By OGJ editors
HOUSTON, Mar. 31 -- A vertical Cretaceous gas-condensate discovery in the Alberta foothills will be given a small frac job in an attempt to improve its unstimulated flow rate, said Manitok Energy Inc., Calgary.
Manitok said the Stolberg well stabilized at 4 MMcfd of liquids-rich natural gas and 75 b/d of 52° gravity condensate, natural, on a 24-hr flow test earlier this month.
In January, Manitok projected the well to 3,200 m at an expected cost of $5.1 million. It described the prospect as a “highly structured, conventional Cretaceous reservoir that has not been exploited in the Stolberg region of the foothills. The targeted reservoir has been logged and drillstem tested in an offsetting deeper well within 100 m of the planned bottomhole location of this well.” That well’s DST yielded oil and gas-condensate.
After drilling and testing its Stolberg well and drawing inferences from its own and a consultant’s analysis, Manitok found that normal course effects of drilling or completion impeded the flow rate. It also said the gas stream has a theoretical natural gas liquids yield of 60 bbl/MMcf in addition to the condensate.
Manitok has a 75% working interest in the well and Rimfire Energy Inc., a private Calgary independent, has 25%. Manitok expects the well to be on production in the third quarter of 2011, when it plans to follow with three vertical wells each targeting as many as four Cretaceous reservoirs.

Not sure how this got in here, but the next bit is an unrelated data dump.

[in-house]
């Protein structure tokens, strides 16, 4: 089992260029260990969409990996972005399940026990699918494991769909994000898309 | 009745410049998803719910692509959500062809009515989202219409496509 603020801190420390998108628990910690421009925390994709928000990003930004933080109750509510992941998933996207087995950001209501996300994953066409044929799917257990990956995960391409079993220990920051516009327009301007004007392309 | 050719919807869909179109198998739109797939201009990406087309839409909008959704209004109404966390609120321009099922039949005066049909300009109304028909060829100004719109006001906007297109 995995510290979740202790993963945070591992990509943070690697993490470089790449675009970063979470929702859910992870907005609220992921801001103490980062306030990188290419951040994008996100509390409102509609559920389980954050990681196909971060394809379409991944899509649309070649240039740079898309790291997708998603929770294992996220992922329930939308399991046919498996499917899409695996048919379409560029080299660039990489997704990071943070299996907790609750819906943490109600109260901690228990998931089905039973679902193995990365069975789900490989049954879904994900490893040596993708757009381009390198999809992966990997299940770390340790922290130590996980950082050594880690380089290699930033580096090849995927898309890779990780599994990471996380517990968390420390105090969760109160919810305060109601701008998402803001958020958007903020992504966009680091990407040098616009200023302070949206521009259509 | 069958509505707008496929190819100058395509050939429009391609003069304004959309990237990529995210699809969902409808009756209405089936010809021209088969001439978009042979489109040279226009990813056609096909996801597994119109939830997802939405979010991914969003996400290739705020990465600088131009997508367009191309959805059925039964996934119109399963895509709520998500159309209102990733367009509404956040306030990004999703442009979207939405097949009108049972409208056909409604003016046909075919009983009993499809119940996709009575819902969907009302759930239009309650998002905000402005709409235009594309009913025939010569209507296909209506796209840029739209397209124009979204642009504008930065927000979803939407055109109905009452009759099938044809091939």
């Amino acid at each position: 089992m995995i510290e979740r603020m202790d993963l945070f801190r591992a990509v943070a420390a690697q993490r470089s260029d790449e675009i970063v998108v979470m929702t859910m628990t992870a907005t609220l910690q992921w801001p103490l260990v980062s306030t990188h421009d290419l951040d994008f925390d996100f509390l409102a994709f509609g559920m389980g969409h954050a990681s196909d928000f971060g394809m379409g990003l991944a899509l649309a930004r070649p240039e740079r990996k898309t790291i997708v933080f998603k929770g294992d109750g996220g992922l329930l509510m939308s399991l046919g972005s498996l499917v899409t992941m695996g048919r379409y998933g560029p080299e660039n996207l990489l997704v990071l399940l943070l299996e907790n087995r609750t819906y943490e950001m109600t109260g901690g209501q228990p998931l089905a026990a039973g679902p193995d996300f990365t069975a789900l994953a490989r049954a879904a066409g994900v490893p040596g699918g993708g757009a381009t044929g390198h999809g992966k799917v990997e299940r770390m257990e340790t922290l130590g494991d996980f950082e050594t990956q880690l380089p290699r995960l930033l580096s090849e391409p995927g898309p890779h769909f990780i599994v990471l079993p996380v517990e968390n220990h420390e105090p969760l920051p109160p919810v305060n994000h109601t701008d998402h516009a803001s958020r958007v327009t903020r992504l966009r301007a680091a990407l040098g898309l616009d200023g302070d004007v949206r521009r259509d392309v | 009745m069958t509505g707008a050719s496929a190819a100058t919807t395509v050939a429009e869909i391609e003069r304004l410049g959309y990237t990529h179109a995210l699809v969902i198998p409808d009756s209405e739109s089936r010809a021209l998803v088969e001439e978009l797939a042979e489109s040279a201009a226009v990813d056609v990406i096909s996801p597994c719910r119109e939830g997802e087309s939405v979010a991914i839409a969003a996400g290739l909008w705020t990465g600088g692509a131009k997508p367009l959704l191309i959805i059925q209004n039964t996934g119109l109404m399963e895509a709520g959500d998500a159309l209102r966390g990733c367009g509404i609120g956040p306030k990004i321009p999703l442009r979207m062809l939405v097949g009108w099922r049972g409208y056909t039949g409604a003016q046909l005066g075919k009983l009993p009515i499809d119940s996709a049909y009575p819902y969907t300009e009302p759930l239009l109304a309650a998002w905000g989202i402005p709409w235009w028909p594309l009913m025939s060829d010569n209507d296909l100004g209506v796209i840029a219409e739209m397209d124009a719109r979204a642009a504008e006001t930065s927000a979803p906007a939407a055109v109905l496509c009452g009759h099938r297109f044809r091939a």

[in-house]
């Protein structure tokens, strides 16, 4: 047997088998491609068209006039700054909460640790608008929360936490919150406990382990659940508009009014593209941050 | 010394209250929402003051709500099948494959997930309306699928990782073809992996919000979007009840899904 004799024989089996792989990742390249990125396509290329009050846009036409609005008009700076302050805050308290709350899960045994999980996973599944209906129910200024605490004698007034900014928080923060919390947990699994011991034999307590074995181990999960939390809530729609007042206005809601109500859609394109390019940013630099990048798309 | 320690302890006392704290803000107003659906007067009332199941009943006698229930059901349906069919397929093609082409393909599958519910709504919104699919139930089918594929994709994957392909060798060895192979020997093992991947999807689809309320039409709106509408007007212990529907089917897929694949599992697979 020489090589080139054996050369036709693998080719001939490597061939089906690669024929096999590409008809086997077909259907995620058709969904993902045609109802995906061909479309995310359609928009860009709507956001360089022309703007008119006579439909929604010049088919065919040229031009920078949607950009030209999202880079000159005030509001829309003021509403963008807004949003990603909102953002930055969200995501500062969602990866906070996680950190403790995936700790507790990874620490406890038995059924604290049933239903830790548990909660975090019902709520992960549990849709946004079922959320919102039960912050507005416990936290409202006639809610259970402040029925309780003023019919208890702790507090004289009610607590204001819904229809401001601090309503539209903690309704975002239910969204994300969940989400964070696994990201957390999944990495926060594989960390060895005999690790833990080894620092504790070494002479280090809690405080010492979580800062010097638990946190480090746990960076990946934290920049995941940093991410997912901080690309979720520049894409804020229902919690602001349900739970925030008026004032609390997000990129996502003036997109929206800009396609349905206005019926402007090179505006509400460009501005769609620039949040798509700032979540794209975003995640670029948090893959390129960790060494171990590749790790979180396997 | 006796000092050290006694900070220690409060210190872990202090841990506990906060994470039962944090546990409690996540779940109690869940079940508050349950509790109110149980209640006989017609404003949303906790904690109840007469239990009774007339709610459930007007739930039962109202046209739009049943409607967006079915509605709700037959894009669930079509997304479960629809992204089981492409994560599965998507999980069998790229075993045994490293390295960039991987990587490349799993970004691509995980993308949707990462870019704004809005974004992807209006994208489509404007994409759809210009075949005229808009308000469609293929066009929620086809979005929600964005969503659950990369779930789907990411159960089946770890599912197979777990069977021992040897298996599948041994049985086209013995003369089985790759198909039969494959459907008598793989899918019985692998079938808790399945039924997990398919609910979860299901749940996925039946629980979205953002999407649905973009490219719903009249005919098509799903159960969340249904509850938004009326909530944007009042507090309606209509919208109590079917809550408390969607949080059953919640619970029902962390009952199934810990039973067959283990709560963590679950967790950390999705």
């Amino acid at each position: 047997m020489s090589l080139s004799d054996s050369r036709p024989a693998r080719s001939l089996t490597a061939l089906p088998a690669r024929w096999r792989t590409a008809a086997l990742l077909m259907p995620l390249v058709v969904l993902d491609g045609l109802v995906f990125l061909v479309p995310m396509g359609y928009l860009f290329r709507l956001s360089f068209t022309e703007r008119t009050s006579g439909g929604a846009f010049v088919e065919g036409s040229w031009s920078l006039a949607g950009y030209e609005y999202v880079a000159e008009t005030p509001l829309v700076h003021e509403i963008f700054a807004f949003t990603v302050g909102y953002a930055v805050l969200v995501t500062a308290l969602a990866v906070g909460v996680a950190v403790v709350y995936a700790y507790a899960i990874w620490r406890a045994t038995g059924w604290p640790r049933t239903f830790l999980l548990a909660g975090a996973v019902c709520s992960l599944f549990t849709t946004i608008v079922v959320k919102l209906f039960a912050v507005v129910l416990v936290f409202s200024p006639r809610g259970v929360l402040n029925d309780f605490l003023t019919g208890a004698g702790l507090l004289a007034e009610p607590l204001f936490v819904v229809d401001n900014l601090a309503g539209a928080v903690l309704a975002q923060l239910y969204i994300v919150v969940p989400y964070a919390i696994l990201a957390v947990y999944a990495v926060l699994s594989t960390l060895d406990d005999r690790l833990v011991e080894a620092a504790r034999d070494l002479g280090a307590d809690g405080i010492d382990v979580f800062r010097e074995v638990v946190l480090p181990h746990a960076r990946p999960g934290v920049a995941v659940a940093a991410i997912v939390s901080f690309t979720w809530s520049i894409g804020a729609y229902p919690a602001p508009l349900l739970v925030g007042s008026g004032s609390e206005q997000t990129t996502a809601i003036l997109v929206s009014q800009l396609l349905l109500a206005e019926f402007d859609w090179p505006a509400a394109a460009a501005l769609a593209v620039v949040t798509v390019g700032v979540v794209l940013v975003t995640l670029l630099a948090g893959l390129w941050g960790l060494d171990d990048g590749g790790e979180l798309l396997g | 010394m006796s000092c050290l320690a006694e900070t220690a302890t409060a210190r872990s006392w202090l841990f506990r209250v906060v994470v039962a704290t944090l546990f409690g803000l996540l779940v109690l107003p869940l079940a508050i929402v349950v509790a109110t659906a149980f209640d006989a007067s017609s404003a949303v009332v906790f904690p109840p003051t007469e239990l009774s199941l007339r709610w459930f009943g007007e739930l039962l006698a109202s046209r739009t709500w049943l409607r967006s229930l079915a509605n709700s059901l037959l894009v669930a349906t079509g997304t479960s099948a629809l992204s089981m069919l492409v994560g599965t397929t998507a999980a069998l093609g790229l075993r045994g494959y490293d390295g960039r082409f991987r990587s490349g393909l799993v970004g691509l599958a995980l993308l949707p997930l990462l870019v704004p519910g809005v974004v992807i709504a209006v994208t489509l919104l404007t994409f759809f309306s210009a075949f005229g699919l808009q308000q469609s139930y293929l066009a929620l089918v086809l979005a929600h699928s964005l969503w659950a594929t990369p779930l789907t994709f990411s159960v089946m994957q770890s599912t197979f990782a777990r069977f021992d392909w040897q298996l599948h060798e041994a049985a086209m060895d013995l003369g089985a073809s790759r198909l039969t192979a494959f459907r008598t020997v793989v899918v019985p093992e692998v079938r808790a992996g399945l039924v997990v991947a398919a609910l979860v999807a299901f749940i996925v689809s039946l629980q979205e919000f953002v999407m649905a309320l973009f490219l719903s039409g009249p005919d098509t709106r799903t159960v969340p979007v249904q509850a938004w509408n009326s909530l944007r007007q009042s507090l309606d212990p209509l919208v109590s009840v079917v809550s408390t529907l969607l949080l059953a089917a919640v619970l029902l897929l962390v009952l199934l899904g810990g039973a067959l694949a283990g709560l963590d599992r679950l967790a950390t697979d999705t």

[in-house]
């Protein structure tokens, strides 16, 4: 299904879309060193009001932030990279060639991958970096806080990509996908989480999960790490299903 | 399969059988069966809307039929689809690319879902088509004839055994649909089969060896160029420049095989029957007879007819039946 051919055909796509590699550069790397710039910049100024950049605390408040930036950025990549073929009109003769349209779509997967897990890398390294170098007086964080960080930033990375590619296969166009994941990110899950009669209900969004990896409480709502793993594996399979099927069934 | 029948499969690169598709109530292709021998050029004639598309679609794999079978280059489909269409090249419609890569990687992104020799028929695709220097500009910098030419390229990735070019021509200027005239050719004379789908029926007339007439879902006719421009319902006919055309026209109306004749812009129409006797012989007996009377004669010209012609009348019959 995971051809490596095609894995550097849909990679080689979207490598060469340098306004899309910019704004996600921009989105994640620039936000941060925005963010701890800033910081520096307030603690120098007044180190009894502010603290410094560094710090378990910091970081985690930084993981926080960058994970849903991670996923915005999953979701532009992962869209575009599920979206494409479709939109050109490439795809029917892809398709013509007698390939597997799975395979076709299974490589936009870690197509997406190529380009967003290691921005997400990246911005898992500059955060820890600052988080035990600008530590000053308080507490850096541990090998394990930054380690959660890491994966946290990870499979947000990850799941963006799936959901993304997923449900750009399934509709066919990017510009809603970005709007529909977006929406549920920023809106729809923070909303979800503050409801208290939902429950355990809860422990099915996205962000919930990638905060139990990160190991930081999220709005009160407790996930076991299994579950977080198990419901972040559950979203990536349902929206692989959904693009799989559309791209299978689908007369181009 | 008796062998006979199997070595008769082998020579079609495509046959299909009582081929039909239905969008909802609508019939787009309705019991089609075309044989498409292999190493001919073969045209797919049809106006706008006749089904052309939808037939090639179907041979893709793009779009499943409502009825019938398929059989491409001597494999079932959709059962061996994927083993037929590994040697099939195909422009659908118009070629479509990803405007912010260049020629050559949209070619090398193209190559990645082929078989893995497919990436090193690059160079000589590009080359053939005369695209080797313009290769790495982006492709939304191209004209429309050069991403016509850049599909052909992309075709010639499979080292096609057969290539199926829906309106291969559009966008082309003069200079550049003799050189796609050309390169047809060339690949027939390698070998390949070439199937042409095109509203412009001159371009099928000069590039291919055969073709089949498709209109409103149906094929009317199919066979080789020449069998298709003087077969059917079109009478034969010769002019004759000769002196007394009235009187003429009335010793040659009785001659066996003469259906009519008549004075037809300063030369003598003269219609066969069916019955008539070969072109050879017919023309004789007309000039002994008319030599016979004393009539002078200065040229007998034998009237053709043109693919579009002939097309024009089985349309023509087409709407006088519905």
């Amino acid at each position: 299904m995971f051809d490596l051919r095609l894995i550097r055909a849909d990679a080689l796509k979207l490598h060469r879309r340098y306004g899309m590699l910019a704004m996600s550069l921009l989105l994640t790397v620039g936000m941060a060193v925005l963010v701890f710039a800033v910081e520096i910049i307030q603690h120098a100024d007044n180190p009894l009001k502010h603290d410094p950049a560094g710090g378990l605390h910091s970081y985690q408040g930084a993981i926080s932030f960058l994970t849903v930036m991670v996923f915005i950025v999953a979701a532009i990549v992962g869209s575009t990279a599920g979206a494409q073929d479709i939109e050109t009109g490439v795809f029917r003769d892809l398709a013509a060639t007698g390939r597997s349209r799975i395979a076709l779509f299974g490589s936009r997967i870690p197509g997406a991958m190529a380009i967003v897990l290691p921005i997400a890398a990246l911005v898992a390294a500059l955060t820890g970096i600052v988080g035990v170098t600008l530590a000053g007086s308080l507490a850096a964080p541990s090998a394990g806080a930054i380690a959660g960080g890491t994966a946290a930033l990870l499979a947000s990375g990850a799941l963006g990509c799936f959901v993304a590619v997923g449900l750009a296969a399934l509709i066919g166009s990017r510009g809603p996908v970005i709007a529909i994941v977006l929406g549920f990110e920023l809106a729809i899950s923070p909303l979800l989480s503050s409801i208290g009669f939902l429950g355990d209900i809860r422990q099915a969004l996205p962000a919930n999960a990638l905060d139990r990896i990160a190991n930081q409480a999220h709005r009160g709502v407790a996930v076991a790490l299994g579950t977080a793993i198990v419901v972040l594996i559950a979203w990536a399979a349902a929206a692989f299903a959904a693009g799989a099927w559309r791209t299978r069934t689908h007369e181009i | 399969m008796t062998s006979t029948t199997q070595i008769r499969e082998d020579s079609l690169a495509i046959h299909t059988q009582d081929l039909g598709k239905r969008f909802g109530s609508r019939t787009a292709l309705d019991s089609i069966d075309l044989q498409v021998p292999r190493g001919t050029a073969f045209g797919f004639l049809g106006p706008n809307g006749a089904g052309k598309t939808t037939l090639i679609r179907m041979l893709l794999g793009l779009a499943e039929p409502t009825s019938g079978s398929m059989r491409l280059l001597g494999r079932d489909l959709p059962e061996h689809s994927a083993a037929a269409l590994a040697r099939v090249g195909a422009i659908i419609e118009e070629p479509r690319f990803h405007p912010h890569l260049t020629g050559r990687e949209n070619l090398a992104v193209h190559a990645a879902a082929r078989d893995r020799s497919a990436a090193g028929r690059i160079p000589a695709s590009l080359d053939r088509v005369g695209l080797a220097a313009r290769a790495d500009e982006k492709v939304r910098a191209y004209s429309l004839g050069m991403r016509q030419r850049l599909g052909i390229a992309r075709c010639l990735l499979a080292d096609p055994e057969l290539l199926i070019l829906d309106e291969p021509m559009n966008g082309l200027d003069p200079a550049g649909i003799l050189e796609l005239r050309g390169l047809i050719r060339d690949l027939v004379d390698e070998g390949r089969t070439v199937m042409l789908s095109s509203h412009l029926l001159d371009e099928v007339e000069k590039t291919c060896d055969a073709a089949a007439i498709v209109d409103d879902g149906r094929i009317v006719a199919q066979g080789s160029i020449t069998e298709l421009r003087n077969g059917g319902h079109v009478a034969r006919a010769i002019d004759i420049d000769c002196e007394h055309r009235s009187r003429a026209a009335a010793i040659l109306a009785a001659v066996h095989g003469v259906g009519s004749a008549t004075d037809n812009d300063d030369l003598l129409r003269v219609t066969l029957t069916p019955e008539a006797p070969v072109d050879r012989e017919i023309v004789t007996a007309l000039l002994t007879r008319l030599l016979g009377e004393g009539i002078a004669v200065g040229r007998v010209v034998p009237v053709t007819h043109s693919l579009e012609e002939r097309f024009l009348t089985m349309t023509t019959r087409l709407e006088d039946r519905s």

The well topped the Cretaceous reservoir at 3,085 m measured depth, and open hole logs indicated 9-14% porosities over at least 4 m. Drill cuttings indicated good permeability and fracture development.
The well unexpectedly cut a Viking reservoir at 2,885 m MD with 6-12% porosity over 2 m. Given the strong Cretaceous results, Manitok decided not to complete the shallower Viking zone for now.
Manitok believes it has at least five more drilling locations on its 17,195 net acres in the Stolberg area targeting conventional sweet Cretaceous reservoirs pending further technical work.
Manitok contends that the Alberta foothills offer vast opportunities to discover conventional reserves. The company has identified more than 30 potential drilling locations targeting a variety of reservoir types on its undeveloped foothills land base of 73,209 net acres that can be exploited with existing infrastructure and plant capacity.
Cretaceous find due small frac at Nordegg, Alta.
By OGJ editors